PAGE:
Now we need another Ravello.
Shot version: Pernix sold two product: FVP and Architect
FVP is server-side-caching. You buy an SSD (or multiple) and put them into the server. FVP then copies frequently read data blocks into the SSD to your apps can read them faster. It also buffers writes to the SSD so your writes happen faster and then slowly drains them back to disk. If clusters this across multiple servers so that if one server goes splork all your writes waiting to be drained are still stored elsewhere.
Architect is the thing that looks at your workload and makes sure that all your writes will fit onto the SSDs without causing a flush cascade and crippling your entire infrastructure. (I.E. your writes don't fill the SSDs up faster than they can drain over the course of an arbitrary period defined in part by the size of the SSDs and the speed of the storage you're trying to accelerate.)
To make FVP work you need to buy expensive SSDs + hella expensive software + OTHER expensive software (Architect). This is because it is way - way - easier to cause a flush cascade than Pernix people will admit.
The end result is that Pernix, while not a bad idea and actually decent software, simply cost too much. Why would you pay more to accelerate your servers' access to their storage than it cost to simply buy new storage in the first place, or to move to a hyperconveged infrastructure?
In many - but not all - cases it would have been cheaper to simply toss some SSDs into existing systems and enable VSAN (or Maxta) as an all-flash setup for demanding applications than to use Pernix. (Remembering that I could still use my slow storage for non-demanding applications in a VSAN setup.) By segmenting the workloads in such a manner I also eliminate the risk of flush cascades entirely.
And on, and on, and on, and on. The arguments can go up one wall, down another, 'round and 'round and 'round and 'round. Suffice it to say that while Pernix software works, and works well, you absolutely need to know what you're doing with it, you need to be pretty good at architecting solutions based on some pretty in depth understanding of storage and, well....
...along the way a bunch of easier solutions with lower knowledge requirements came along at the same or lower prices. Pernix as a product couldn't survive as it was positioned or priced.
But Pernix as a pair of features will be a powerful and enticing addition to Nutanix's offerings.
As I said: I realize it makes me a bad person to take enjoyment in the discomfiture of others. That said, I feel I'm in good company as the discomfiture I'm enjoying is that of bullies. Enjoying watching bullies get their comeuppance isn't something that makes one a good person. I acknowledged that and do so again.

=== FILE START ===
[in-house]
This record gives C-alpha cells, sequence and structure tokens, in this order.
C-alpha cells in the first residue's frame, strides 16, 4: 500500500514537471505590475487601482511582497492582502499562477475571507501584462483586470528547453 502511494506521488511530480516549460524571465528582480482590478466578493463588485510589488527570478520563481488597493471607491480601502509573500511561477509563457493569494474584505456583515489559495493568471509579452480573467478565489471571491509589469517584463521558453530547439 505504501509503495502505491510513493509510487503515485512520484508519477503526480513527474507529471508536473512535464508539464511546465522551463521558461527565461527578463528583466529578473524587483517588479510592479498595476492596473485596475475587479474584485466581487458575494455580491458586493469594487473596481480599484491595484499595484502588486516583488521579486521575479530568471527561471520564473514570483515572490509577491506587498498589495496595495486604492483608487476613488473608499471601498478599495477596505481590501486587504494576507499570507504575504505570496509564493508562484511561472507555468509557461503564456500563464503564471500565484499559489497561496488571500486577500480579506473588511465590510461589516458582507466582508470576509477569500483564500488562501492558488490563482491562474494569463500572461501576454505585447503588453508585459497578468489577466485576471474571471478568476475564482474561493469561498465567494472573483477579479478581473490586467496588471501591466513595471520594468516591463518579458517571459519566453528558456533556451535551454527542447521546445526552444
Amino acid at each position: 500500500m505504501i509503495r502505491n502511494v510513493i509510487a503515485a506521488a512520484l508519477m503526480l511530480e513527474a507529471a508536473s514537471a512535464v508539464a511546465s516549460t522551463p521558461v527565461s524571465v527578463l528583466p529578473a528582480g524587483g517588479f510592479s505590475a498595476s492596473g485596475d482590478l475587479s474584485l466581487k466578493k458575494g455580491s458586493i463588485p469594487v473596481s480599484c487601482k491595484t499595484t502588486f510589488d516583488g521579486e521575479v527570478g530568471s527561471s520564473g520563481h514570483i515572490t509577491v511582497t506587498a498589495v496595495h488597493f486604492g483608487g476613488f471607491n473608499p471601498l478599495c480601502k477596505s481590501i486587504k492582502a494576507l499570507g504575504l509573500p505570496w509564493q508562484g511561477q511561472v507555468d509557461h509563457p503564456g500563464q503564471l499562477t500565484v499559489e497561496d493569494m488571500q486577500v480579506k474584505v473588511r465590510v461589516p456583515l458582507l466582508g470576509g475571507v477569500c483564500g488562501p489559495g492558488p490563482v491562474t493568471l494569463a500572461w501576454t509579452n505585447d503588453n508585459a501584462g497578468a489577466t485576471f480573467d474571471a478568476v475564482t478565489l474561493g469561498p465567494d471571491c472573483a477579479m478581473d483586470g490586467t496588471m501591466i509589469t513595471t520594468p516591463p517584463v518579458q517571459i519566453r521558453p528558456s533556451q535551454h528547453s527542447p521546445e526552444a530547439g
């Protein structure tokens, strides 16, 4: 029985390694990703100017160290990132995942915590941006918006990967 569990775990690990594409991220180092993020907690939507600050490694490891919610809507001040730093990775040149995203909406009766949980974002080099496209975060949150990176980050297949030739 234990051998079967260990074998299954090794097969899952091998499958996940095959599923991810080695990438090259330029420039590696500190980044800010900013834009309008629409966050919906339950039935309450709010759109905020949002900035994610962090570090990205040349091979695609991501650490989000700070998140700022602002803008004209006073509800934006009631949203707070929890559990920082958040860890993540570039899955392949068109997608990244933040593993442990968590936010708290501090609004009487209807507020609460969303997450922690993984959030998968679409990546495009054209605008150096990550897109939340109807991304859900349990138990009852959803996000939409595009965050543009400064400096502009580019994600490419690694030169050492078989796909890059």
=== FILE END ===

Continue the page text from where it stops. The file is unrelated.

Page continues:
But it is a very human reaction, and I am as flawed as any human. Perhaps even more than most. However sad, upsetting, immoral or unethical it may be, it is natural for one who is perpetually on the receiving end of bullying to take a dark and even unwelcome pleasure in seeing bullies brought low.
Am I proud of myself for feeling such schadenfreude? No. I am, in fact, more than a little disconcerted that I am capable of such depth of disquieting emotion.
That said, it says something about those who drove the organization that this is the depth of emotion they inspired. Positive and negative; I'm sure there are multiple interpretations that we could haggle over for hours.
As for my irredeemability...I don't deny that. Seems to me everyone who ever had a soapbox to stand is one form of sonofabitch or another. I'm not a great person. I'm probably not even a good person. But I take comfort in knowing that whatever my flaws, however horrible and hateful, spiteful and miserable a pathetic nobody I truly am...
...I'm not quite as irredeemable a shit as bullies from Pernix.
And unlike them, I'm willing to admit I'm an ass and slowly, awkwardly, perhaps ultimately unsuccessfully, at least try to make myself a better person. If nothing else, I like to delude myself into thinking that self awareness of my own flaws and a willingness to address them makes less awful than those who honestly believe they're beyond reproach even as they behave in a despicable fashion.